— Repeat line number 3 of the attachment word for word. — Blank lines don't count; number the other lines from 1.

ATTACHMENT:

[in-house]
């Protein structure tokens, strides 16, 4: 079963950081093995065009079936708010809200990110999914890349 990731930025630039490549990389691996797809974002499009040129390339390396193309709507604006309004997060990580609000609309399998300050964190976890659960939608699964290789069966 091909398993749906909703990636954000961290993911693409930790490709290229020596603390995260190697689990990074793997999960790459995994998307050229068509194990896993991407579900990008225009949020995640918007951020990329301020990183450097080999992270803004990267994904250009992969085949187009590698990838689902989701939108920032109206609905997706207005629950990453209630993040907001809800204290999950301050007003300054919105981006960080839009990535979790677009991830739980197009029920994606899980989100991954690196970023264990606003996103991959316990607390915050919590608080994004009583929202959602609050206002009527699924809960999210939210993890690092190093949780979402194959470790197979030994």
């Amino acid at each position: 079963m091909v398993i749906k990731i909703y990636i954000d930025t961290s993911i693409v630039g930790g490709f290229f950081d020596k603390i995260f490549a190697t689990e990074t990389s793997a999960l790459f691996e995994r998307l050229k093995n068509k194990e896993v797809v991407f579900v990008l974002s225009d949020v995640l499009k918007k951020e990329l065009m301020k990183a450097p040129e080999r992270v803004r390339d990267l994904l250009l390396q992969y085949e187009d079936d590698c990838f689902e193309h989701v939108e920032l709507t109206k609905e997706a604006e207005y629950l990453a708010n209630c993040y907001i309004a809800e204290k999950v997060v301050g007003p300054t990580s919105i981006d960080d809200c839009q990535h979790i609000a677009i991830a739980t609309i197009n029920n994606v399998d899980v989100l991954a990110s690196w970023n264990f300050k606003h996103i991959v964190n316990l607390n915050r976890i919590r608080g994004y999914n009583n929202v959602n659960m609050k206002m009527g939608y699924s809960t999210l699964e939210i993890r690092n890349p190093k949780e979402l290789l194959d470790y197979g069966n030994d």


């Amino acid at each position: 079963m091909v398993i749906k990731i909703y990636i954000d930025t961290s993911i693409v630039g930790g490709f290229f950081d020596k603390i995260f490549a190697t689990e990074t990389s793997a999960l790459f691996e995994r998307l050229k093995n068509k194990e896993v797809v991407f579900v990008l974002s225009d949020v995640l499009k918007k951020e990329l065009m301020k990183a450097p040129e080999r992270v803004r390339d990267l994904l250009l390396q992969y085949e187009d079936d590698c990838f689902e193309h989701v939108e920032l709507t109206k609905e997706a604006e207005y629950l990453a708010n209630c993040y907001i309004a809800e204290k999950v997060v301050g007003p300054t990580s919105i981006d960080d809200c839009q990535h979790i609000a677009i991830a739980t609309i197009n029920n994606v399998d899980v989100l991954a990110s690196w970023n264990f300050k606003h996103i991959v964190n316990l607390n915050r976890i919590r608080g994004y999914n009583n929202v959602n659960m609050k206002m009527g939608y699924s809960t999210l699964e939210i993890r690092n890349p190093k949780e979402l290789l194959d470790y197979g069966n030994d």